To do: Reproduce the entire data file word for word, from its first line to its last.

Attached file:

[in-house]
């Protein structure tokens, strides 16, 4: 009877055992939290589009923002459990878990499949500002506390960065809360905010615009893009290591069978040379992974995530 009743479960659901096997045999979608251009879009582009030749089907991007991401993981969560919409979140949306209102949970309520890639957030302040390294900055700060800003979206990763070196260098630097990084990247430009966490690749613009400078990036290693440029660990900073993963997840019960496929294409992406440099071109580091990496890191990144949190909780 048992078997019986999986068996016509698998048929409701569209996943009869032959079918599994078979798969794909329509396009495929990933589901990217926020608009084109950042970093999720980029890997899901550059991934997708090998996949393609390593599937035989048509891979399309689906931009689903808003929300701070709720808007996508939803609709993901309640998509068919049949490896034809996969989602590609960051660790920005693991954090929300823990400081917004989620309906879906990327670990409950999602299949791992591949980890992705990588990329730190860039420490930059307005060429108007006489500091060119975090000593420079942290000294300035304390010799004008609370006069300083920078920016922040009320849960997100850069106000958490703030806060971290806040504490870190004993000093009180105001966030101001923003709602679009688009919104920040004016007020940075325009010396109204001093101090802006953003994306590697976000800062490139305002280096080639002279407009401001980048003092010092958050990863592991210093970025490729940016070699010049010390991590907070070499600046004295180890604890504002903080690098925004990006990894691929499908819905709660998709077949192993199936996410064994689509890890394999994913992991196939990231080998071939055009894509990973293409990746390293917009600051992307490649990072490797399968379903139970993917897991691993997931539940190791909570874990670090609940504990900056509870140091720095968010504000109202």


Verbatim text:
[in-house]
């Protein structure tokens, strides 16, 4: 009877055992939290589009923002459990878990499949500002506390960065809360905010615009893009290591069978040379992974995530 009743479960659901096997045999979608251009879009582009030749089907991007991401993981969560919409979140949306209102949970309520890639957030302040390294900055700060800003979206990763070196260098630097990084990247430009966490690749613009400078990036290693440029660990900073993963997840019960496929294409992406440099071109580091990496890191990144949190909780 048992078997019986999986068996016509698998048929409701569209996943009869032959079918599994078979798969794909329509396009495929990933589901990217926020608009084109950042970093999720980029890997899901550059991934997708090998996949393609390593599937035989048509891979399309689906931009689903808003929300701070709720808007996508939803609709993901309640998509068919049949490896034809996969989602590609960051660790920005693991954090929300823990400081917004989620309906879906990327670990409950999602299949791992591949980890992705990588990329730190860039420490930059307005060429108007006489500091060119975090000593420079942290000294300035304390010799004008609370006069300083920078920016922040009320849960997100850069106000958490703030806060971290806040504490870190004993000093009180105001966030101001923003709602679009688009919104920040004016007020940075325009010396109204001093101090802006953003994306590697976000800062490139305002280096080639002279407009401001980048003092010092958050990863592991210093970025490729940016070699010049010390991590907070070499600046004295180890604890504002903080690098925004990006990894691929499908819905709660998709077949192993199936996410064994689509890890394999994913992991196939990231080998071939055009894509990973293409990746390293917009600051992307490649990072490797399968379903139970993917897991691993997931539940190791909570874990670090609940504990900056509870140091720095968010504000109202």